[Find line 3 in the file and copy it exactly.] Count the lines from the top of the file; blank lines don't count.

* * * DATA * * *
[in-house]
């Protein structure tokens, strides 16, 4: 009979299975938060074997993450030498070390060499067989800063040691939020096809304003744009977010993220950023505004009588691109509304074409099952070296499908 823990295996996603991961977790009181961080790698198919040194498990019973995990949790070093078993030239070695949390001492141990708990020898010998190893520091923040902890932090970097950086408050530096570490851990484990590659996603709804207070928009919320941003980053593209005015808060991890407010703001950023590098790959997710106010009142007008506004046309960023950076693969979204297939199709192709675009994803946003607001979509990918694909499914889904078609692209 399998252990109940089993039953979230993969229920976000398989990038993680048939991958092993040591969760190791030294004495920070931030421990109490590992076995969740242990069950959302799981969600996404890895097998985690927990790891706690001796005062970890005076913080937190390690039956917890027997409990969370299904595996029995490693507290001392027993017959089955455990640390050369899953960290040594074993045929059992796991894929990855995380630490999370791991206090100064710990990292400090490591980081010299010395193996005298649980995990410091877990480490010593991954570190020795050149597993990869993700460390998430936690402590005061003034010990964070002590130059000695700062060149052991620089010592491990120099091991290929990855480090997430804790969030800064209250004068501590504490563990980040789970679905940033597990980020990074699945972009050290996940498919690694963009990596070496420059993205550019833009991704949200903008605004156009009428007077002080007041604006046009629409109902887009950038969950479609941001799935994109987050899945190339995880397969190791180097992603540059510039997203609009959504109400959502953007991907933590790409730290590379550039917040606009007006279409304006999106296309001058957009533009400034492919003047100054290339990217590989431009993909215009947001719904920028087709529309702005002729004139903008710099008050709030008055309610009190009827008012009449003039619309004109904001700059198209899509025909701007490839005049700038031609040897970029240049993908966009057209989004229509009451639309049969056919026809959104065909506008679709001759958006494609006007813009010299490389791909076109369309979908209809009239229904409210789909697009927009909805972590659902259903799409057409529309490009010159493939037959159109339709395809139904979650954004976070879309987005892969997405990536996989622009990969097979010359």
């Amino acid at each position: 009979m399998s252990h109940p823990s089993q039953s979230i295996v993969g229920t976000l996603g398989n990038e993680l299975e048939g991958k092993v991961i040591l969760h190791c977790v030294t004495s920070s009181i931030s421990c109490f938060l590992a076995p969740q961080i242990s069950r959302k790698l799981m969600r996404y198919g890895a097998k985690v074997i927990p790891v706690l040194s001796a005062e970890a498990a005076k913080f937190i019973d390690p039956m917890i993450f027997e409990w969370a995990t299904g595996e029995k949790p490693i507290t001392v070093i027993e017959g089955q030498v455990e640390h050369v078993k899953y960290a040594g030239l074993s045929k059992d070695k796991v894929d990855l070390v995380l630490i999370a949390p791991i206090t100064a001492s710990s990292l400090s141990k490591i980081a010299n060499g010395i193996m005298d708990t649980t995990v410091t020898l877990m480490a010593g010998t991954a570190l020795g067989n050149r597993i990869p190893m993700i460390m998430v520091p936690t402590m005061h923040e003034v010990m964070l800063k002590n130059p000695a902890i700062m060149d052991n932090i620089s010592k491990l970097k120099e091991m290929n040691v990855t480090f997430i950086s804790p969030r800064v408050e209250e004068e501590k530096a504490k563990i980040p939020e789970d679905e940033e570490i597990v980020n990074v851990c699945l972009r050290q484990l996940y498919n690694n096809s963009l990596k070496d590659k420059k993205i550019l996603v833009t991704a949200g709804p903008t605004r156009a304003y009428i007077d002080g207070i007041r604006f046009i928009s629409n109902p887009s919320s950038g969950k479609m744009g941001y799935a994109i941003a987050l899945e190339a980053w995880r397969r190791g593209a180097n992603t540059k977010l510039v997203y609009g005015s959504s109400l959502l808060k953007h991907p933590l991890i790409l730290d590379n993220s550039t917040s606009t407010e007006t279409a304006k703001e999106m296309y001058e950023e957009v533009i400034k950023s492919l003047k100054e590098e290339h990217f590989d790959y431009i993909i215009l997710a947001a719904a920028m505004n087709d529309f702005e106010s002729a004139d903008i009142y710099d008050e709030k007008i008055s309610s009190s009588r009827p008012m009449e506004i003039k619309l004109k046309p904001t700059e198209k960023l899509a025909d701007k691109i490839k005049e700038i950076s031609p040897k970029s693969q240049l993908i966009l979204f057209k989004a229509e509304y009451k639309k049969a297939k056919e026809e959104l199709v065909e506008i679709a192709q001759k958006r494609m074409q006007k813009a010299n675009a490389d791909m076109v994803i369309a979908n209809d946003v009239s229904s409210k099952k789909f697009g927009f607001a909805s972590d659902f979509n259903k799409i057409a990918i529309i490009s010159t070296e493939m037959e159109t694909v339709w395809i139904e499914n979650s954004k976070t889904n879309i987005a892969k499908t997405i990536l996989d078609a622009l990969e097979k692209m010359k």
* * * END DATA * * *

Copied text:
């Amino acid at each position: 009979m399998s252990h109940p823990s089993q039953s979230i295996v993969g229920t976000l996603g398989n990038e993680l299975e048939g991958k092993v991961i040591l969760h190791c977790v030294t004495s920070s009181i931030s421990c109490f938060l590992a076995p969740q961080i242990s069950r959302k790698l799981m969600r996404y198919g890895a097998k985690v074997i927990p790891v706690l040194s001796a005062e970890a498990a005076k913080f937190i019973d390690p039956m917890i993450f027997e409990w969370a995990t299904g595996e029995k949790p490693i507290t001392v070093i027993e017959g089955q030498v455990e640390h050369v078993k899953y960290a040594g030239l074993s045929k059992d070695k796991v894929d990855l070390v995380l630490i999370a949390p791991i206090t100064a001492s710990s990292l400090s141990k490591i980081a010299n060499g010395i193996m005298d708990t649980t995990v410091t020898l877990m480490a010593g010998t991954a570190l020795g067989n050149r597993i990869p190893m993700i460390m998430v520091p936690t402590m005061h923040e003034v010990m964070l800063k002590n130059p000695a902890i700062m060149d052991n932090i620089s010592k491990l970097k120099e091991m290929n040691v990855t480090f997430i950086s804790p969030r800064v408050e209250e004068e501590k530096a504490k563990i980040p939020e789970d679905e940033e570490i597990v980020n990074v851990c699945l972009r050290q484990l996940y498919n690694n096809s963009l990596k070496d590659k420059k993205i550019l996603v833009t991704a949200g709804p903008t605004r156009a304003y009428i007077d002080g207070i007041r604006f046009i928009s629409n109902p887009s919320s950038g969950k479609m744009g941001y799935a994109i941003a987050l899945e190339a980053w995880r397969r190791g593209a180097n992603t540059k977010l510039v997203y609009g005015s959504s109400l959502l808060k953007h991907p933590l991890i790409l730290d590379n993220s550039t917040s606009t407010e007006t279409a304006k703001e999106m296309y001058e950023e957009v533009i400034k950023s492919l003047k100054e590098e290339h990217f590989d790959y431009i993909i215009l997710a947001a719904a920028m505004n087709d529309f702005e106010s002729a004139d903008i009142y710099d008050e709030k007008i008055s309610s009190s009588r009827p008012m009449e506004i003039k619309l004109k046309p904001t700059e198209k960023l899509a025909d701007k691109i490839k005049e700038i950076s031609p040897k970029s693969q240049l993908i966009l979204f057209k989004a229509e509304y009451k639309k049969a297939k056919e026809e959104l199709v065909e506008i679709a192709q001759k958006r494609m074409q006007k813009a010299n675009a490389d791909m076109v994803i369309a979908n209809d946003v009239s229904s409210k099952k789909f697009g927009f607001a909805s972590d659902f979509n259903k799409i057409a990918i529309i490009s010159t070296e493939m037959e159109t694909v339709w395809i139904e499914n979650s954004k976070t889904n879309i987005a892969k499908t997405i990536l996989d078609a622009l990969e097979k692209m010359k």